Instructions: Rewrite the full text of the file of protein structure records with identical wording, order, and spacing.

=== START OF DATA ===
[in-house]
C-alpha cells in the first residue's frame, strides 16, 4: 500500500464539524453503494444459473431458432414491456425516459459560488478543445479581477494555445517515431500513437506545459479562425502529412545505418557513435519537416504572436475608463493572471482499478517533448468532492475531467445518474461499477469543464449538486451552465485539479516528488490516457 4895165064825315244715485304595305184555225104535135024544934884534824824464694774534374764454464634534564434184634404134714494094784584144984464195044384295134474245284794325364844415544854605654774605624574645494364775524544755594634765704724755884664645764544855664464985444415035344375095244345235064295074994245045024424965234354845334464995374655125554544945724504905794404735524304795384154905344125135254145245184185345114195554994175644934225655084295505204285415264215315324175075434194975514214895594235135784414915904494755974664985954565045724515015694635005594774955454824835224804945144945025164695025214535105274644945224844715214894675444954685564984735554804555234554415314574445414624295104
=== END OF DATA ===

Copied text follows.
[in-house]
C-alpha cells in the first residue's frame, strides 16, 4: 500500500464539524453503494444459473431458432414491456425516459459560488478543445479581477494555445517515431500513437506545459479562425502529412545505418557513435519537416504572436475608463493572471482499478517533448468532492475531467445518474461499477469543464449538486451552465485539479516528488490516457 4895165064825315244715485304595305184555225104535135024544934884534824824464694774534374764454464634534564434184634404134714494094784584144984464195044384295134474245284794325364844415544854605654774605624574645494364775524544755594634765704724755884664645764544855664464985444415035344375095244345235064295074994245045024424965234354845334464995374655125554544945724504905794404735524304795384154905344125135254145245184185345114195554994175644934225655084295505204285415264215315324175075434194975514214895594235135784414915904494755974664985954565045724515015694635005594774955454824835224804945144945025164695025214535105274644945224844715214894675444954685564984735554804555234554415314574445414624295104